Stairwell, Villa Savoye
An old friend from Canada showed up last week. He is making a film about modernist architecture. He has already filmed in Montreal, Hong Kong, Brasilia, at that palace to Modernism, Le Couboisier’s Villa Savoye in Pouissy, France, so of course I had to take him to the Heygate.
We hit Claydon House, my old building, in the full glow of the early evening light – one of those radiant summer evenings that remind me of the summer light where I grew up in Northern Canada. As we wandered up and down the terraces, I was amazed at how many flats had been blocked off – half the terrace on some levels – and how empty the estate felt. When a gang of kids appeared at the top of the 11th floor, running from the stairwells to the lifts, they seemed like a mirage.
On the edge of the 11th floor, we leaned against the fencing and talked about gentrification. Out behind us were the lead towers of the Aylesbury Estate, their upper terraces suspended above the greened-up trees and lines of rowhouses so they did indeed look like ‘cities in the sky’. Brahm said that in Paris, where he lives now, the central part of the city is almost like a gated community. “The cops make sure no one from the bainliue can come in and raise shit, and whole sections have become playgrounds for the offspring of the rich.”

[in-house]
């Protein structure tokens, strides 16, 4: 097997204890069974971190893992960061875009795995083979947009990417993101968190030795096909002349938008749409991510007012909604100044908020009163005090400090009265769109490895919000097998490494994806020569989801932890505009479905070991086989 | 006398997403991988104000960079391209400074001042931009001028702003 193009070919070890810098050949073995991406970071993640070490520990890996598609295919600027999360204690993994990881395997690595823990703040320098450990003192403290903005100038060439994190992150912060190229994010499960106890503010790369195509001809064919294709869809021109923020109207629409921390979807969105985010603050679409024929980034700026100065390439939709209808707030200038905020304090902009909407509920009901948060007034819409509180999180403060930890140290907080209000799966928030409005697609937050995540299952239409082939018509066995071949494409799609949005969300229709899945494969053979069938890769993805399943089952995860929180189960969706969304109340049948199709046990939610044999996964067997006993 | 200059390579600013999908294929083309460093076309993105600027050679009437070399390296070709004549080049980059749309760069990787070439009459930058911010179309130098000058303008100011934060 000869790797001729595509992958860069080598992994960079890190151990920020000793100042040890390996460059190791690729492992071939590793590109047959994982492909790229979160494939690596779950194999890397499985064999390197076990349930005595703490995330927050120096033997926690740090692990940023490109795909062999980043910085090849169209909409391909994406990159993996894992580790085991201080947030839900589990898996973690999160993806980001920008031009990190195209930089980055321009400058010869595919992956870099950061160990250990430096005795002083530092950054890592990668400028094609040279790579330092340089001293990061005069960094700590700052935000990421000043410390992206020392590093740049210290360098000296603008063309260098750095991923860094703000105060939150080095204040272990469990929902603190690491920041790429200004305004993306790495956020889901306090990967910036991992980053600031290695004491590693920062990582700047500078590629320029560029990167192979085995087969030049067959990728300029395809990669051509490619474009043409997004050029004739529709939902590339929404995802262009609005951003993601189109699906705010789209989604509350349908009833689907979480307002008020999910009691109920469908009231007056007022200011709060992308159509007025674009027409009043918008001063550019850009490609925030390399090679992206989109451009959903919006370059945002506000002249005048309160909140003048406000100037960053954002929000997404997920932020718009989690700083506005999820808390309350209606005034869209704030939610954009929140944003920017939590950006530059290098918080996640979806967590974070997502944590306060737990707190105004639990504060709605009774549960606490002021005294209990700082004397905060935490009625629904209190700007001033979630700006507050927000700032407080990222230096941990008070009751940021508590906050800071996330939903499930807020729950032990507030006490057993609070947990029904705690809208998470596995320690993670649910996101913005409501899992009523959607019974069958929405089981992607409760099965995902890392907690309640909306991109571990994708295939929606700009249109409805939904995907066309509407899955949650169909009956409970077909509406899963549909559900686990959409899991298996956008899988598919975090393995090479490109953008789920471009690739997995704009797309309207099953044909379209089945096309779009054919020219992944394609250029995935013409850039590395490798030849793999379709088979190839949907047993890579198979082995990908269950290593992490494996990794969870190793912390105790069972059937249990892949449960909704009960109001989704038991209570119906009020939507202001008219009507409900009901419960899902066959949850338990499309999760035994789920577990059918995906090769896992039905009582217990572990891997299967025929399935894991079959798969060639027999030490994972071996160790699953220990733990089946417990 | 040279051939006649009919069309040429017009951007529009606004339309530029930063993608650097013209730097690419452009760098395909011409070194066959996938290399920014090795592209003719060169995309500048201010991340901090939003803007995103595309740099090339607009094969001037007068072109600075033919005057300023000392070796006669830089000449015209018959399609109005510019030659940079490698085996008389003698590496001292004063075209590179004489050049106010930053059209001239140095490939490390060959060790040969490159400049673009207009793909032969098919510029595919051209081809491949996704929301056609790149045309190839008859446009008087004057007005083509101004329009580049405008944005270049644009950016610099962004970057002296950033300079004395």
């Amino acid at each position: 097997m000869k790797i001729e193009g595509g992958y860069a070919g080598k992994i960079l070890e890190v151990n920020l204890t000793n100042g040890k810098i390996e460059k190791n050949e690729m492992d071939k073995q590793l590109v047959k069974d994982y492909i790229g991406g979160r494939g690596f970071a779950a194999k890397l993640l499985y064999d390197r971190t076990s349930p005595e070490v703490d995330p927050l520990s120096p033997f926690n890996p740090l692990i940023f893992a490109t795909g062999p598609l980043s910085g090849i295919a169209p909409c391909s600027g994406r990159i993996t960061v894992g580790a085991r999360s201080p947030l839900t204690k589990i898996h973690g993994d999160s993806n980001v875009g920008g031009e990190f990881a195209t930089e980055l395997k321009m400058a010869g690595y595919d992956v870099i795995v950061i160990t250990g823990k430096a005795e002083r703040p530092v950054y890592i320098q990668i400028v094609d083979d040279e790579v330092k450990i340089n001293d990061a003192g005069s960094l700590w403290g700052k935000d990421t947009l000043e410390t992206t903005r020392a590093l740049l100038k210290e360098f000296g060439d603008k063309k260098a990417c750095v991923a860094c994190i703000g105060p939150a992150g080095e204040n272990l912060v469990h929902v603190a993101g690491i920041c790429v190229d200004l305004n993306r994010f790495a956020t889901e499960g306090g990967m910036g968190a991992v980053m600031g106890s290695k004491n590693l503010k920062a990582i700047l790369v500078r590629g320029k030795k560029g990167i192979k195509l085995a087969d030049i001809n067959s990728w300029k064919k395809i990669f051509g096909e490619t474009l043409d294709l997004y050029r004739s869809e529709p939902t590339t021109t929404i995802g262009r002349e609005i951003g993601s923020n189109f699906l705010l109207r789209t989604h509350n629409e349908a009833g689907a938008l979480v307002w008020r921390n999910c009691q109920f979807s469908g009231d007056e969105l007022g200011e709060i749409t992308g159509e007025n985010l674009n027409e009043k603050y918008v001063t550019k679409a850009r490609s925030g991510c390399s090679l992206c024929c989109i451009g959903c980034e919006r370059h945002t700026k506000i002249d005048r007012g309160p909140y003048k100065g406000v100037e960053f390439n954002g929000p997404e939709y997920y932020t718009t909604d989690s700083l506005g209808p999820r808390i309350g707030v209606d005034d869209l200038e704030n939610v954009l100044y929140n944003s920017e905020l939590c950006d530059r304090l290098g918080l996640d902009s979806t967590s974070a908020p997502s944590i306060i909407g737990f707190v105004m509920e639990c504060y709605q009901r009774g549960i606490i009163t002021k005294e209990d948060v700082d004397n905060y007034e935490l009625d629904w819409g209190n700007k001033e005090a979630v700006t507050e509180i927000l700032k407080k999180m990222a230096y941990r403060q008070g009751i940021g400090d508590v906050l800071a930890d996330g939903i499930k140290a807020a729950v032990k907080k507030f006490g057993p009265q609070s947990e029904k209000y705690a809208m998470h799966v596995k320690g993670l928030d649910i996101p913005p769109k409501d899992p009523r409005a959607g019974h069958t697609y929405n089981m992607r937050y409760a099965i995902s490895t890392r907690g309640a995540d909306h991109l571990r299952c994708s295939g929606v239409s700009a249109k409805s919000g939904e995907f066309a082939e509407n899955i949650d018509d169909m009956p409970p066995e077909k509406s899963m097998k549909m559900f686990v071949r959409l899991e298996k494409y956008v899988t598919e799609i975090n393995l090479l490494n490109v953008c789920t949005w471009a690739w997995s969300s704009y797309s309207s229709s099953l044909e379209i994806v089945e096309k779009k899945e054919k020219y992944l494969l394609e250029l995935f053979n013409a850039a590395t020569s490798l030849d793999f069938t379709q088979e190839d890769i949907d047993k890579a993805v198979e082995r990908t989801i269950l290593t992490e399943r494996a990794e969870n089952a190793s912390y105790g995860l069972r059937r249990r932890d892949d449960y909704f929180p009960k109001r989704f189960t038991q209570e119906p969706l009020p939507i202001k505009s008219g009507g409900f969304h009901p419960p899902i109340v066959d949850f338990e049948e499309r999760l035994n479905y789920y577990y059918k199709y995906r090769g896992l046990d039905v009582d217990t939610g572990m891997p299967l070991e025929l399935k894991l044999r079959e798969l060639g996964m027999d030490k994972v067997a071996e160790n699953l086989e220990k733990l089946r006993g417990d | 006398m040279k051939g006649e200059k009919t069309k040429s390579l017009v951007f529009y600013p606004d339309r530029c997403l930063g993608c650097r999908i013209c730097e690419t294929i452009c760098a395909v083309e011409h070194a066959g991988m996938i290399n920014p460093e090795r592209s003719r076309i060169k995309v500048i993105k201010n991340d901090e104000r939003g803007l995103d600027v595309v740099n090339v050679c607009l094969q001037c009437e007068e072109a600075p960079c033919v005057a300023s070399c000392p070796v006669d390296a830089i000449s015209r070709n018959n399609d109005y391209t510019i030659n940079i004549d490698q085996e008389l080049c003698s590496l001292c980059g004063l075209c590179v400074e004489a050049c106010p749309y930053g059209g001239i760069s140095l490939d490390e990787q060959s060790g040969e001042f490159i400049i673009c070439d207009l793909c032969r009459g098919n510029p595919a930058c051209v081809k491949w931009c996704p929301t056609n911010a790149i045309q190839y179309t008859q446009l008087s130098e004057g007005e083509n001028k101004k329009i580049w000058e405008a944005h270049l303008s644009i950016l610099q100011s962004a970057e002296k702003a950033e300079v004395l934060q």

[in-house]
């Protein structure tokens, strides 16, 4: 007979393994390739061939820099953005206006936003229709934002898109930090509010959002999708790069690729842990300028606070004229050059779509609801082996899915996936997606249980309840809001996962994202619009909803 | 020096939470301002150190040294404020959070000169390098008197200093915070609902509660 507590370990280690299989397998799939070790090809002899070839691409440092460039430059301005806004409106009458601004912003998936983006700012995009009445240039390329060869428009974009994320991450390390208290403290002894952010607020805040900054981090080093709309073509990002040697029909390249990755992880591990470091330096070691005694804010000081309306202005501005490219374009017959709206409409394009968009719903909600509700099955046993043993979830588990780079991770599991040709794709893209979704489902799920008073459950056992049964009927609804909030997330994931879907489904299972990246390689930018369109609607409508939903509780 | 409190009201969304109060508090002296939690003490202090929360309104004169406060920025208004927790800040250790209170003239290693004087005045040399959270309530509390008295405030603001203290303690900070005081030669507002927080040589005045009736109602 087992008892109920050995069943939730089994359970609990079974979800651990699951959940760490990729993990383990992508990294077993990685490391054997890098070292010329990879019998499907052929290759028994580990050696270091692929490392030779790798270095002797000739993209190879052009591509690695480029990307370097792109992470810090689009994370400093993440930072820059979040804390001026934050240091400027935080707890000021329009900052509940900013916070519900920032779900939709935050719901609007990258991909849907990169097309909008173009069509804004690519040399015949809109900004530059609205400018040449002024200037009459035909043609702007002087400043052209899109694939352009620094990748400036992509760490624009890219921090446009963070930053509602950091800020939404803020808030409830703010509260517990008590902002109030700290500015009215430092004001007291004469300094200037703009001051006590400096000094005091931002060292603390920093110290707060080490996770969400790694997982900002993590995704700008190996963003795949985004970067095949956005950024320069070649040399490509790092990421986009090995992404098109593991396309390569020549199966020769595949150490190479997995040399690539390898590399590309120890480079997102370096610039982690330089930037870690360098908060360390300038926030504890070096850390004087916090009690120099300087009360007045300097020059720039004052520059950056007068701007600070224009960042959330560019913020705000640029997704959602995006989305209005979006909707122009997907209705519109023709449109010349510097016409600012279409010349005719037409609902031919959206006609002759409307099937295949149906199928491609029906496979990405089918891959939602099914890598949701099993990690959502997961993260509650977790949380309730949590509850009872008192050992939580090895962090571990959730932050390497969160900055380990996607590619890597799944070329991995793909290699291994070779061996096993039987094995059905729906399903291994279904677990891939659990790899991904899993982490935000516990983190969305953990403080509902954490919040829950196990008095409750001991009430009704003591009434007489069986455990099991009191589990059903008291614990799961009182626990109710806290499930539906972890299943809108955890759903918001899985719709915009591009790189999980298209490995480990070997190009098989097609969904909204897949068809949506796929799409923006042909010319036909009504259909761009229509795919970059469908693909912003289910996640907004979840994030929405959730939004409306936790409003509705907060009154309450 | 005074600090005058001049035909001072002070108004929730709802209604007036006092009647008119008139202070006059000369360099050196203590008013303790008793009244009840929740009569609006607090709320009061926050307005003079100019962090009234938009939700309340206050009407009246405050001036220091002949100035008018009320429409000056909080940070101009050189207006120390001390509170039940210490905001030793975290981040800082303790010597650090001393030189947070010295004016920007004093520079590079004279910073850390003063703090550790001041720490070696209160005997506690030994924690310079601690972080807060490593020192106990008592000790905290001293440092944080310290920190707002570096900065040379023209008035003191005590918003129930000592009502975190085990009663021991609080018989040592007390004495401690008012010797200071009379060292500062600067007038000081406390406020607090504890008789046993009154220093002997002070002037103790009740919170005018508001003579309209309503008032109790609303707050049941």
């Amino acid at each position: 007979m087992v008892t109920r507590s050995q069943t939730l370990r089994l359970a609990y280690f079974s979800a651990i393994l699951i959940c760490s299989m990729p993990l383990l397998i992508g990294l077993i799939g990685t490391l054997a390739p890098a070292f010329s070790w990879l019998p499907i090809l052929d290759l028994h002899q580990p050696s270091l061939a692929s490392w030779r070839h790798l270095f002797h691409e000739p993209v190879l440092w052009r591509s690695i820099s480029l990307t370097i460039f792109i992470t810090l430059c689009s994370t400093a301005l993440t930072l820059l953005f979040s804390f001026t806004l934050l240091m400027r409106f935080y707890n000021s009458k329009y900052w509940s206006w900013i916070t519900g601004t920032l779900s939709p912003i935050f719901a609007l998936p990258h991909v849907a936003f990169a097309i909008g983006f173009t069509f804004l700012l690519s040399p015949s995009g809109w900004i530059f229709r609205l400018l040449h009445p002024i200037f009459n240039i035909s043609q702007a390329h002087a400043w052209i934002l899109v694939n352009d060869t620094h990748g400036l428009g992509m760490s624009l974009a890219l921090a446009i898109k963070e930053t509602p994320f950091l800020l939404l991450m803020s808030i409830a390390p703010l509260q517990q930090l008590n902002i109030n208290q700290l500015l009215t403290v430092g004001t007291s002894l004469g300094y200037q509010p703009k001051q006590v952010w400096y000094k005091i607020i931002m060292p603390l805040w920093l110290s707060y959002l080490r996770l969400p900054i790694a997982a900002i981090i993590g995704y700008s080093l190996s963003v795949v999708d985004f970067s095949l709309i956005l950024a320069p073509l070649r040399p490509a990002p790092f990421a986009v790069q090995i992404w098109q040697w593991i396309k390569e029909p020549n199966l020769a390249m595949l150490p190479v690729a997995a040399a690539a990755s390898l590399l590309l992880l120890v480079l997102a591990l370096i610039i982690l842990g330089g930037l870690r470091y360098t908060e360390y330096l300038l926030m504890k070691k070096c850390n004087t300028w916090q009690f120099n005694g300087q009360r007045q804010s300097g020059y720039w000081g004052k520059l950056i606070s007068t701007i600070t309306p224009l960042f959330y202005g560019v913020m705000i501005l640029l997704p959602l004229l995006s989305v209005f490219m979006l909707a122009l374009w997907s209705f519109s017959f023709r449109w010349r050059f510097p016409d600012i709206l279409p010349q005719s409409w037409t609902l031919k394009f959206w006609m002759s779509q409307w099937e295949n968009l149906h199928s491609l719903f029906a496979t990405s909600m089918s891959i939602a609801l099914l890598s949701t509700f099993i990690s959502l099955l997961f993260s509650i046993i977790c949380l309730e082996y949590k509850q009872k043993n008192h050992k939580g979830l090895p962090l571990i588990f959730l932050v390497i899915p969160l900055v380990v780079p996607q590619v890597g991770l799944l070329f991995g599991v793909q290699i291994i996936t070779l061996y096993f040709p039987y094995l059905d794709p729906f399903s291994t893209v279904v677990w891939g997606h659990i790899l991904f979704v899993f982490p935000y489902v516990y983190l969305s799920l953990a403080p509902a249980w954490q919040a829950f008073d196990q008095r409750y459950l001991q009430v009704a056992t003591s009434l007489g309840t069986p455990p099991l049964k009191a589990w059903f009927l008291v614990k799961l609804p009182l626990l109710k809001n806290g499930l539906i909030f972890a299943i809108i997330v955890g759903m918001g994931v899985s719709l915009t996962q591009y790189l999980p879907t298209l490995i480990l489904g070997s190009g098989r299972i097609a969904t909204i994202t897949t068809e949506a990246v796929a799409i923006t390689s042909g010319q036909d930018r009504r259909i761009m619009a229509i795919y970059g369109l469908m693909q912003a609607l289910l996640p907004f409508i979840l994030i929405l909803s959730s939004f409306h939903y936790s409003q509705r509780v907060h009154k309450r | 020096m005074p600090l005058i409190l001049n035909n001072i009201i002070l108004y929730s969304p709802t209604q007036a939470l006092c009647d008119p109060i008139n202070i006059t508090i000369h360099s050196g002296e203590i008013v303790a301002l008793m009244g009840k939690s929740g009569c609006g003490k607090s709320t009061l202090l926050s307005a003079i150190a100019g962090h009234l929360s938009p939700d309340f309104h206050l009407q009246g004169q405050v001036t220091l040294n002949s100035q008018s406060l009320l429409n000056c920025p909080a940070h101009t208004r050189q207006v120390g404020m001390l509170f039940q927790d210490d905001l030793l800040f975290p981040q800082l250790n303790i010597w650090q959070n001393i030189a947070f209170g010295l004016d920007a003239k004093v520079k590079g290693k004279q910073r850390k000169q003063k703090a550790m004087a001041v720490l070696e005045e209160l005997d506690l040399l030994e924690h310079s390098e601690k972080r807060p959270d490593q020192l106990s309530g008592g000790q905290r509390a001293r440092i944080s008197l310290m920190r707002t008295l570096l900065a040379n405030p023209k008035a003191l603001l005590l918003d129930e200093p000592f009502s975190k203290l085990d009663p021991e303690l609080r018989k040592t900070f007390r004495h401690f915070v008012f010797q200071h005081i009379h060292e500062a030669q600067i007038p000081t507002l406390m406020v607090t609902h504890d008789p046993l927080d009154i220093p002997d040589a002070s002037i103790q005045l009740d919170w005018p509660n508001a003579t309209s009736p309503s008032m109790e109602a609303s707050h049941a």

This is true of all great cities now – Paris, London, New York – and once places like the Heygate disappear, the non-rich will disappear with them. since it was the non-rich who gave these cities their character, where will the great cities be in ten, twenty years time?
We wandered through the gangways, marveling at the sheer scale of the building, the colossal delusion of the architects who built them. Brahm talked about how the modernist project became so central to post-war planning that no one dared oppose it, that then, as now, developers made big money colluding with governments to bring us places like the Heygate. That even when people pointed out the inhuman scale of these places, their objections were shrugged off – concrete blocks were the future and ‘that’s just the way it has to be’. I noticed how many windows were smashed or hung open, exposing the empty flats inside, how deserted the walkways were at an hour when, even in winter, they would have been almost full. But for some kids on the playground, the whole estate seemed to contain barely anyone at all . . .